As I’ve mentioned before, in my spare time (a lot more, now that the kids are out of the house) I sometimes review the Equal Employment Opportunity Commission’s federal sector Digest of EEO Law (which they used to issue quarterly, but now seems to be a little more sporadic). Sometimes, in addition to the recitation of federal sector cases, the EEOC will include an in-depth article on a particular topic of interest. Although these digests (and the articles they contain) are geared towards the federal government, the EEOC’s approach to certain employment issues can also be helpful for private employers. And that’s what we have here, with the EEOC’s article, “Moving Towards Equality in the Workplace for LGBTQI+ Employees.” Continue Reading The EEOC’s “Best Practices” for LGBTQI+ Employment Equity
As I mentioned in a previous post, I am always curious as to how things turn out. But often as an employment lawyer, I am left in a state of ignorance. I give advice to employers on what to do in tricky situations, but don’t always hear whether my advice was implemented (I certainly hope so!) or what resulted (good things, hopefully!). And often I wonder what happens to the parties in high-profile cases – like Bostock v. Clayton County, one of a trio of cases in which the U.S. Supreme Court ruled that Title VII’s prohibition on “sex discrimination” in employment encompasses sexual orientation and gender identity.
Continue Reading Bostock v. Clayton County: The Epilogue… and What It Means for Employers (for Now)
A more conservative Supreme Court than we’ve seen in recent history is poised to consider whether Title VII’s prohibition on discrimination based on “sex” includes sexual orientation and gender identity. The Supreme Court has agreed to hear a trio of cases in the 2019-2020 term, which begins in October. We previously wrote on this topic here as the Circuit split was developing.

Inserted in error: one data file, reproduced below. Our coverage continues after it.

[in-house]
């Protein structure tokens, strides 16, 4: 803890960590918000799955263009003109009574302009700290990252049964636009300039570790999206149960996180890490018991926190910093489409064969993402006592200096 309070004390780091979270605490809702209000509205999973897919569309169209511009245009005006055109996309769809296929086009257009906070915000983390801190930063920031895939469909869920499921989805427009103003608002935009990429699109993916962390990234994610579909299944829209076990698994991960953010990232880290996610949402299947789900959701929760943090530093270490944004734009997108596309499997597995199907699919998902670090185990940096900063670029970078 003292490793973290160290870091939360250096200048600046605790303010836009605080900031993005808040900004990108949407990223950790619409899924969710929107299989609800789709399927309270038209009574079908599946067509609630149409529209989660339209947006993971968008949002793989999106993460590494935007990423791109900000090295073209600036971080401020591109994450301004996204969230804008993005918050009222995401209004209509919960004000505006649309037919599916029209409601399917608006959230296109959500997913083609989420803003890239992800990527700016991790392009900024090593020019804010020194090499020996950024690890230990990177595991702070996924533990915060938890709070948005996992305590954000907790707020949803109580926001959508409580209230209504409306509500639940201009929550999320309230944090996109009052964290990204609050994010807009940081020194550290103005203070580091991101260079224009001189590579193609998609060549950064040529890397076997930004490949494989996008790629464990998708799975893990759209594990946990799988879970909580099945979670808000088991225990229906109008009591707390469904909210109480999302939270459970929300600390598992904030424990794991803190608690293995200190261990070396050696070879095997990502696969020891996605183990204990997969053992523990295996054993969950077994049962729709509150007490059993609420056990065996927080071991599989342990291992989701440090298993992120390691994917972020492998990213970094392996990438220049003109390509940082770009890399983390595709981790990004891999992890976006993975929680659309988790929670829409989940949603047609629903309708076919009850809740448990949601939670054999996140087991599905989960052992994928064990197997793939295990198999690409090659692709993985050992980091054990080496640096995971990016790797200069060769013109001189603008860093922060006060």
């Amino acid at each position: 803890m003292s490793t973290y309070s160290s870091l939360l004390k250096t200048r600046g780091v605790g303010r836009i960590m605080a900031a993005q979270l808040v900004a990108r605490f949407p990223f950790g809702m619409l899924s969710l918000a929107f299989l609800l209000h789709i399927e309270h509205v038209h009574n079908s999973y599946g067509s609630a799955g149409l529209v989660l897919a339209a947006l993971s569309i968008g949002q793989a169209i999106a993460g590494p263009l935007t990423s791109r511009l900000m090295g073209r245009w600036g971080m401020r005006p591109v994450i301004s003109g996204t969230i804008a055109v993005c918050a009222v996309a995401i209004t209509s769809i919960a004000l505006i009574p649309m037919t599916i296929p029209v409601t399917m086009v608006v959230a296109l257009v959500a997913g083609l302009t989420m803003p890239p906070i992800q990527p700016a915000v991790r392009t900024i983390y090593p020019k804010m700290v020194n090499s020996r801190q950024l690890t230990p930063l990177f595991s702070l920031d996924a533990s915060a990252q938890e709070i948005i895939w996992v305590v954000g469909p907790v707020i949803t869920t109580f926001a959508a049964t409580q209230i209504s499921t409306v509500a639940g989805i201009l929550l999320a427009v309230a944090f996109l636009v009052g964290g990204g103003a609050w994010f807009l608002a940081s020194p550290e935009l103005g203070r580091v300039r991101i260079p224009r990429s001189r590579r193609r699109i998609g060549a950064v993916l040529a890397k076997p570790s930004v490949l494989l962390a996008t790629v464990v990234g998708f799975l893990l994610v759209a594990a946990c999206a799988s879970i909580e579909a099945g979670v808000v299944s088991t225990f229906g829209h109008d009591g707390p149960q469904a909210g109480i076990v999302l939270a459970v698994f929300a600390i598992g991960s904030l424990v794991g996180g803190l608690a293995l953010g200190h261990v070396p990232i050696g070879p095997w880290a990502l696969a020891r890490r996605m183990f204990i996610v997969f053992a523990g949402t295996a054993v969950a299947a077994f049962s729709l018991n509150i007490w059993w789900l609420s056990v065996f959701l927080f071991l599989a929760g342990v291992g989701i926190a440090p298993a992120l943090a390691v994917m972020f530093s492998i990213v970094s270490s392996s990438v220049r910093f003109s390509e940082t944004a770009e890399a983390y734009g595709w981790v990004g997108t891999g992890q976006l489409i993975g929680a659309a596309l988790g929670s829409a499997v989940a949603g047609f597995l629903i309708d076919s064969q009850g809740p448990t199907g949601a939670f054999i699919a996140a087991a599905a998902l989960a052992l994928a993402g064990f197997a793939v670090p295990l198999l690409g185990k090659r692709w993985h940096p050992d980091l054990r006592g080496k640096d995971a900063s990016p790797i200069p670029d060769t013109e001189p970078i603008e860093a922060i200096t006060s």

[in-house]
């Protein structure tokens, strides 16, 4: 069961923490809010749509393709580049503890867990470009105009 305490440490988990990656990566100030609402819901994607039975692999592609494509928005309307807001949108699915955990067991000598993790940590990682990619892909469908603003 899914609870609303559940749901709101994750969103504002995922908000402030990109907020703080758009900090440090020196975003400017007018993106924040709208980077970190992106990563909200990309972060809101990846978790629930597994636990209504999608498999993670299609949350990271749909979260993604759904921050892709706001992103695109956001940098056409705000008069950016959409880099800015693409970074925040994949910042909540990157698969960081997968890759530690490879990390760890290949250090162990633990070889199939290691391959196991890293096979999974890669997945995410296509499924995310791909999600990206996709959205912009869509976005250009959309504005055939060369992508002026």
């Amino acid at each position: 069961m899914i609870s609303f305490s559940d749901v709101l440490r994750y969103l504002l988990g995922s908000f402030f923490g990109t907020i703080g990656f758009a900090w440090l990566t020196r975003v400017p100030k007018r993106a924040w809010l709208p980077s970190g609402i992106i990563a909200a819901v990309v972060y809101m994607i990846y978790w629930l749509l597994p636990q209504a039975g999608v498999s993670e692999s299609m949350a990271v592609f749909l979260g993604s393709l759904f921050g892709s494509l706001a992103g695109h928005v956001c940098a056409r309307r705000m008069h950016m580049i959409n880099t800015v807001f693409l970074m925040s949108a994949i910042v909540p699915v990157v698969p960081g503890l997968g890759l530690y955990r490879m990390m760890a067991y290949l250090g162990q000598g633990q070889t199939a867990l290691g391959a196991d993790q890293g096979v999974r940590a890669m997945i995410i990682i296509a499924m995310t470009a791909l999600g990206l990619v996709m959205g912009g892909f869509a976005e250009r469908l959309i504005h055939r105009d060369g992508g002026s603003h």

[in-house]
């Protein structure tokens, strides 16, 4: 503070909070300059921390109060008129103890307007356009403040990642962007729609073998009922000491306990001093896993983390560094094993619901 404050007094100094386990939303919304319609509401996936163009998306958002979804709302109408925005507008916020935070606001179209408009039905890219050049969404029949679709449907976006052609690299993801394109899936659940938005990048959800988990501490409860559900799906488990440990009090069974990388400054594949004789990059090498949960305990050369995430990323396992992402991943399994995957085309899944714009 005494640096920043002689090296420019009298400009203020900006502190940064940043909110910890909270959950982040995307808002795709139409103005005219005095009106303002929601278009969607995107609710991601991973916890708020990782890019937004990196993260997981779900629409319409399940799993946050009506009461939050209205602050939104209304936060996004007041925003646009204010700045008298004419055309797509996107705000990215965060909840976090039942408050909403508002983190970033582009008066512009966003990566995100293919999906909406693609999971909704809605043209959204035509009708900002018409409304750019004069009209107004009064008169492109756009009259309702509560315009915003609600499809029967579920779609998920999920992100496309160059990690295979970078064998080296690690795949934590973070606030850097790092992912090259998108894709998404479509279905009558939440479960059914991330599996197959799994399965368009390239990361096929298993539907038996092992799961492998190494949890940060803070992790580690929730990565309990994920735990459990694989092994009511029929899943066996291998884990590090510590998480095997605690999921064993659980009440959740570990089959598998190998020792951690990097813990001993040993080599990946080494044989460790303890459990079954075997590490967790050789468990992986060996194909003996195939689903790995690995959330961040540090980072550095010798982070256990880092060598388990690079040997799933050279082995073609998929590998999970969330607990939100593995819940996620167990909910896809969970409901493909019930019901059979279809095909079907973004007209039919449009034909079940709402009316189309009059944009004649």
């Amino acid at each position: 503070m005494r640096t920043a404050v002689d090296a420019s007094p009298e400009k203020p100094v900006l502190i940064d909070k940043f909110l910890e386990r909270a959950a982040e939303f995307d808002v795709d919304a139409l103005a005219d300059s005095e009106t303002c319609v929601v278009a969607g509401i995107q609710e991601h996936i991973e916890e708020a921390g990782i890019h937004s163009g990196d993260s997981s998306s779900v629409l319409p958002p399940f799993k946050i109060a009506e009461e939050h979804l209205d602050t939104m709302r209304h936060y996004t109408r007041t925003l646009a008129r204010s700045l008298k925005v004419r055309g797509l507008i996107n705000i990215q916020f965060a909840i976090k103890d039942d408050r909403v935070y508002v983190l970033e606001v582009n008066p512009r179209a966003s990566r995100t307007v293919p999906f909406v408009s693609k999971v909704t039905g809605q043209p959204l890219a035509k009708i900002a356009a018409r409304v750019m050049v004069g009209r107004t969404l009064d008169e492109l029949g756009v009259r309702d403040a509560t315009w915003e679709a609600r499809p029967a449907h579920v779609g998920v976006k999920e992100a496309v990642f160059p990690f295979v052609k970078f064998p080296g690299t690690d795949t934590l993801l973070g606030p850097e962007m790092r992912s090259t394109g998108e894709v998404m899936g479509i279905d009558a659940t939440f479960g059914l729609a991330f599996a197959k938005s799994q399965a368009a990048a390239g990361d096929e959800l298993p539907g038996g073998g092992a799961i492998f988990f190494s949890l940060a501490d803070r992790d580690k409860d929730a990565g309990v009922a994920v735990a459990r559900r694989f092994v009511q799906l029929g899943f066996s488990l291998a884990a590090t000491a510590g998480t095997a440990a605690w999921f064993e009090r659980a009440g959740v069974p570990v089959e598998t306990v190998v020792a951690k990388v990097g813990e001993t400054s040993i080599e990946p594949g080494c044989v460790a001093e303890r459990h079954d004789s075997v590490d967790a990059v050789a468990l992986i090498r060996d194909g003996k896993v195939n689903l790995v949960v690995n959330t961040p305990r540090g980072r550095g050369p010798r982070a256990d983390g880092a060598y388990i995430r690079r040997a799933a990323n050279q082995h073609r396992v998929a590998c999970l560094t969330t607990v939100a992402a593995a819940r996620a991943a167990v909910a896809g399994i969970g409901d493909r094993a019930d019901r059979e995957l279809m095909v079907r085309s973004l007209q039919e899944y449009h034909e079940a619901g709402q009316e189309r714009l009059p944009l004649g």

Not even the federal government tasked with enforcing employment discrimination laws agrees on whether Title VII covers sexual orientation. The Department of Justice reversed course during the Trump administration and now takes the position that sexual orientation is not covered, whereas the Equal Employment Opportunity Commission is holding firm to its position, first adopted in 2015, that sexual orientation is covered, as is gender identity. Additionally, under an Executive Order signed by President Obama (not yet rescinded by President Trump) and enforced by the Department of Labor’s Office of Federal Contract Compliance Programs, federal contractors and subcontractors are prohibited from discriminating against applicants and employees on the basis of sexual orientation and gender identity, in addition to (and separate from) sex.
Continue Reading Does “Sex” Encompass Sexual Orientation and Gender Identity? The Supremes Will Soon Decide.